At the last station, with only four miles to go, I threw away the excess food I had, glugged some more Coke and left. I ran the best I could all the way to the end and crossed the finish line in 20:31 with a course PB for me of 38min and in 37th place, finishing the race in much better shape mentally than when I started. I’m now a Grand Slammer. My mum is not here, but I know she would have been very proud of me and that is all that matters.
The Grand Slam and End-of-Season Report
Back in November 2014, I set my season goals for this 2015 and they were:
Complete the Centurion Grand Slam in 85 hours or less
Complete one 100-miler in less than 20 hour
Do a 5km ParkRun with my wife and eldest daughter Bella.
How did I get on?
My season started off in New Zealand where I lived for three months this year. I raced the beautiful Tarawera 100k and ended up with a PB for the distance which was great. Since I didn’t have to work for three months except a bit of DIY for my mother-in-law, my training had been immaculate and I could afford the luxury of lots of recovery. I arrived in the UK in great shape for the Thames Path 100 and I smashed my goal of sub20 hours for 100 miles with 19h14.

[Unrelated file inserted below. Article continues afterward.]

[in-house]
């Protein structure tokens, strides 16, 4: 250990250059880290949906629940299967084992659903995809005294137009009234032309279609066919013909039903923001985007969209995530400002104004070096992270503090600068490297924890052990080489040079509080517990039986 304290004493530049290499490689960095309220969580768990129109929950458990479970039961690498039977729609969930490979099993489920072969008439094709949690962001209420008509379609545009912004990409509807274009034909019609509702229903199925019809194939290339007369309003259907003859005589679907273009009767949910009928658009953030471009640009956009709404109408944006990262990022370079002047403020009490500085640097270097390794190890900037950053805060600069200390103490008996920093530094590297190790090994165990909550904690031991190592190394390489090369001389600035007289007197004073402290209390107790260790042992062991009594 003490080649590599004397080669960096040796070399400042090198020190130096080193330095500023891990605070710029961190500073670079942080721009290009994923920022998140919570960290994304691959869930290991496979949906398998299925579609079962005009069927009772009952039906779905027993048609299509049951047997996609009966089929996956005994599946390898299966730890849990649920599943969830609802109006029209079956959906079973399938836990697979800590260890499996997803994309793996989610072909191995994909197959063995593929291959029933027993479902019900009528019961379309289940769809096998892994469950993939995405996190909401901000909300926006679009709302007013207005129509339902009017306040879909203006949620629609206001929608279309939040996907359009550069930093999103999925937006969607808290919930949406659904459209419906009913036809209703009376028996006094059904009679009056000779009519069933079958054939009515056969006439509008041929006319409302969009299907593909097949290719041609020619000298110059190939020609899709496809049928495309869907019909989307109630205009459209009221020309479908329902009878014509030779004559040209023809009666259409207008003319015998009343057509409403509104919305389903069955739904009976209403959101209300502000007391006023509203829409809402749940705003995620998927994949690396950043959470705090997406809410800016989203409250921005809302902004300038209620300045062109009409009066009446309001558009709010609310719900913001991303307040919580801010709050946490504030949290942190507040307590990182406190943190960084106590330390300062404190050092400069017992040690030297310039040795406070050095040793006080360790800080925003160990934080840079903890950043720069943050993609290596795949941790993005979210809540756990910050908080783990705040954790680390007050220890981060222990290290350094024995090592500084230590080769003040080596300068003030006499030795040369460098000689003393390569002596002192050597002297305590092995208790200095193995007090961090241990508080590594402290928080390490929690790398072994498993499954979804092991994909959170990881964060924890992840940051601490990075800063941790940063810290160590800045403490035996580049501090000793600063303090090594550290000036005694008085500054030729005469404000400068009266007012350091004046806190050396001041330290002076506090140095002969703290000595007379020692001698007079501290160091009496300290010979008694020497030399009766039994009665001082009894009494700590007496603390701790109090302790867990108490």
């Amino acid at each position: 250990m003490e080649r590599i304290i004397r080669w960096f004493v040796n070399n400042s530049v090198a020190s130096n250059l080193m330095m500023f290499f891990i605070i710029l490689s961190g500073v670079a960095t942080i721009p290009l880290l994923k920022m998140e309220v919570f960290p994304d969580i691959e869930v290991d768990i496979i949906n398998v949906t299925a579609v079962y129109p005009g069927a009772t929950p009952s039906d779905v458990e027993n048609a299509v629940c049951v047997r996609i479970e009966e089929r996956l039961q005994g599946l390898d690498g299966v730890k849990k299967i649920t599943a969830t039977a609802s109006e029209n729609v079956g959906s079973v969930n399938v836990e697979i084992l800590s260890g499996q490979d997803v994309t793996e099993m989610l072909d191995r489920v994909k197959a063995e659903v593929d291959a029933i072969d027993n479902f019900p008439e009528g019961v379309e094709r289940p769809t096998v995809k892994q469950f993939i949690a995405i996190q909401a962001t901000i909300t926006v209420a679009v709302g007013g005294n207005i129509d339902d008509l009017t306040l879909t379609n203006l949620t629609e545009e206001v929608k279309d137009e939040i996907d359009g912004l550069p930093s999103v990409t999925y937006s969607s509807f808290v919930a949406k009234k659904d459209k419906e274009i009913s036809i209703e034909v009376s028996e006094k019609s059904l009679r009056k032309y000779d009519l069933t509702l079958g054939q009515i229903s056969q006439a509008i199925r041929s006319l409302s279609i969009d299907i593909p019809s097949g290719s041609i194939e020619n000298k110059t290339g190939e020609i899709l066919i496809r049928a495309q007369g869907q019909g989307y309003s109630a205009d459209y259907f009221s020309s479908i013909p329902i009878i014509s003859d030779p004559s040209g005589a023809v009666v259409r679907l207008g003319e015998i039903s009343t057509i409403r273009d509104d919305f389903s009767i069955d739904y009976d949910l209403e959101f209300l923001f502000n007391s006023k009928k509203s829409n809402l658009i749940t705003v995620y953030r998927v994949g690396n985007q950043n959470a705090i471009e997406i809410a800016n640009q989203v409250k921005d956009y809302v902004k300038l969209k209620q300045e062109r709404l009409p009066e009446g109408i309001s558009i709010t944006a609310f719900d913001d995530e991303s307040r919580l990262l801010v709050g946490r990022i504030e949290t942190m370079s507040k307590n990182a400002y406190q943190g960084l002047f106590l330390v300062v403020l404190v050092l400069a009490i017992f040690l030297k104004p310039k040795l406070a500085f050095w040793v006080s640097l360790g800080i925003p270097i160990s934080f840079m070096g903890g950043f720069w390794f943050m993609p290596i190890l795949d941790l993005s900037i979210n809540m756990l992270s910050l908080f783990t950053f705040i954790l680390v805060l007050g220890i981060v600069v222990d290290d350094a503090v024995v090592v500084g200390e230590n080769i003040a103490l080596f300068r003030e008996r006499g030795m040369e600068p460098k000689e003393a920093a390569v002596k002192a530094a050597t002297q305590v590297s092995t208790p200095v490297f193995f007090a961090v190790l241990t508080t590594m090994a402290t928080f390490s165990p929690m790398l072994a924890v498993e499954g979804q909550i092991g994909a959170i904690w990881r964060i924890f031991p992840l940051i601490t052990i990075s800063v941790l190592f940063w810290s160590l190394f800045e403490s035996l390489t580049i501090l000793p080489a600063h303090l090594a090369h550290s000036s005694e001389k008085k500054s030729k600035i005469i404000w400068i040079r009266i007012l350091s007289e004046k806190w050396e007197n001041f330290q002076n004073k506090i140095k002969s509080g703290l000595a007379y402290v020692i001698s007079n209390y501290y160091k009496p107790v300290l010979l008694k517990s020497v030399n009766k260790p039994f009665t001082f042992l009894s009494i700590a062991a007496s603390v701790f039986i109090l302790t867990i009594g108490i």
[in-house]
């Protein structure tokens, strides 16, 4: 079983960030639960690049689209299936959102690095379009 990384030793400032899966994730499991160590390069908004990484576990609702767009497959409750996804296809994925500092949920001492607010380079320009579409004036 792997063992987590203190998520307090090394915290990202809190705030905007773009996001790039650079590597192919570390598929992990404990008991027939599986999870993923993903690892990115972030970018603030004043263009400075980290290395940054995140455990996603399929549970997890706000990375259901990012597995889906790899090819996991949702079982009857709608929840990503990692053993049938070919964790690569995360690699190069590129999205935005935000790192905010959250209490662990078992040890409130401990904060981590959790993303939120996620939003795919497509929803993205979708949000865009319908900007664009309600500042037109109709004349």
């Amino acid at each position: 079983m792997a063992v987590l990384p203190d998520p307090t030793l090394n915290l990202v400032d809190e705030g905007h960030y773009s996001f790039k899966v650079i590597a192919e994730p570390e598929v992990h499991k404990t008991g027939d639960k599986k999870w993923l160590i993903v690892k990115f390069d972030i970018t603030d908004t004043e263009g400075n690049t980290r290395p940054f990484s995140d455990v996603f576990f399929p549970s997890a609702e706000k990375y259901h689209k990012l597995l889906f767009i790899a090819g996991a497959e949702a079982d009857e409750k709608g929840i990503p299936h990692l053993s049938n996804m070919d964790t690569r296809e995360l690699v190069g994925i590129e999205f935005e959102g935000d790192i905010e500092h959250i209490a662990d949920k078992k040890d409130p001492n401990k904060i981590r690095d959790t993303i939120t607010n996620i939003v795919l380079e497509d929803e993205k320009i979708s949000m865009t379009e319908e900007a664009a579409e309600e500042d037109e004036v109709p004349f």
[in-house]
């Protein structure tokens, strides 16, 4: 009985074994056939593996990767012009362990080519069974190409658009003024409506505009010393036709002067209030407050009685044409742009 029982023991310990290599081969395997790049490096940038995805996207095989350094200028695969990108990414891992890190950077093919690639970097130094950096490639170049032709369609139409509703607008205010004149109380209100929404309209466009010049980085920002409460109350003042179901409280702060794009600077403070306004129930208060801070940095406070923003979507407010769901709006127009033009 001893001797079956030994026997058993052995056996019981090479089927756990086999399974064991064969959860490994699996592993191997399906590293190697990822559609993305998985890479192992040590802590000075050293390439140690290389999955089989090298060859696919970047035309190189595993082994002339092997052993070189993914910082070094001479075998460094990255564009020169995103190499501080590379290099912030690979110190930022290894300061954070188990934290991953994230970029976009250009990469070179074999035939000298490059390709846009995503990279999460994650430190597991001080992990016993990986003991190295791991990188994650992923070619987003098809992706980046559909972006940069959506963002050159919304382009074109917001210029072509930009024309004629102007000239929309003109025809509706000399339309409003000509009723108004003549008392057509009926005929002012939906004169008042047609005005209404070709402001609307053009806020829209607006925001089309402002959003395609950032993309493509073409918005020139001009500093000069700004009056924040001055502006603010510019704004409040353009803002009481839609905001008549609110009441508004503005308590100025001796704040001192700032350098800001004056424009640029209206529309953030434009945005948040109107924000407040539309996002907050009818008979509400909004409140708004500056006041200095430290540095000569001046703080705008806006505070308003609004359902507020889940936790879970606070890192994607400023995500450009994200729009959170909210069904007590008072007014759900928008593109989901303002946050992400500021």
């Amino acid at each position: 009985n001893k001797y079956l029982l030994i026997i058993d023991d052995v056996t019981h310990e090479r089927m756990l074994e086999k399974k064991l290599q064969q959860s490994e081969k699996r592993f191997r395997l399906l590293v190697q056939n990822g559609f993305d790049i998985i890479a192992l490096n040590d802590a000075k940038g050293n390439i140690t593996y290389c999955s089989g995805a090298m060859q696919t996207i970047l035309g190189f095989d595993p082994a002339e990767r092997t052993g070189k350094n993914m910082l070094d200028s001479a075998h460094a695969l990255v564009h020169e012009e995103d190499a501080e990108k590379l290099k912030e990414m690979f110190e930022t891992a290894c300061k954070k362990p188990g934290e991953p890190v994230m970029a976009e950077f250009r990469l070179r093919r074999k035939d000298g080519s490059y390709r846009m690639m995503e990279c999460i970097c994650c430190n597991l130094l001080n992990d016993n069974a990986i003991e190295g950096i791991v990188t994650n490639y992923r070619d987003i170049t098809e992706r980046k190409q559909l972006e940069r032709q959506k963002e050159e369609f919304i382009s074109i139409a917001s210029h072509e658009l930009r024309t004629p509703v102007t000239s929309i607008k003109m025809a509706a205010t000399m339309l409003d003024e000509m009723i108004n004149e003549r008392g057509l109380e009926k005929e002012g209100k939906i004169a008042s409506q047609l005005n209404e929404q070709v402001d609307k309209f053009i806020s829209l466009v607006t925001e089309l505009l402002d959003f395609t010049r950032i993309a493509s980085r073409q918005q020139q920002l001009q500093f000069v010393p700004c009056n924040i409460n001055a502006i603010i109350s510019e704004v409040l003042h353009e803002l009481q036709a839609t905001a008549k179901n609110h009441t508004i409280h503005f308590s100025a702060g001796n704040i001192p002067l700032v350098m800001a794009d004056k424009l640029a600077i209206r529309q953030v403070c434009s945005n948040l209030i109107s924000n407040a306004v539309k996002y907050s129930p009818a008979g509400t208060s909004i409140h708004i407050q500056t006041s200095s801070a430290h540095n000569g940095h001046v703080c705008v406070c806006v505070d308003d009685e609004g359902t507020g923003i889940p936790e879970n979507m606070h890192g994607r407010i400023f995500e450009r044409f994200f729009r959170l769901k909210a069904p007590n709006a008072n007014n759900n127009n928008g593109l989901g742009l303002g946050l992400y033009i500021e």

|Great season opener at the Tarawera 100km|
I am always telling others not to race too much and but failed to listen to my own advice and booked myself a place for an off-road marathon in Cumbria just two weeks after Thames Path and ended up picking up a niggling calf injury.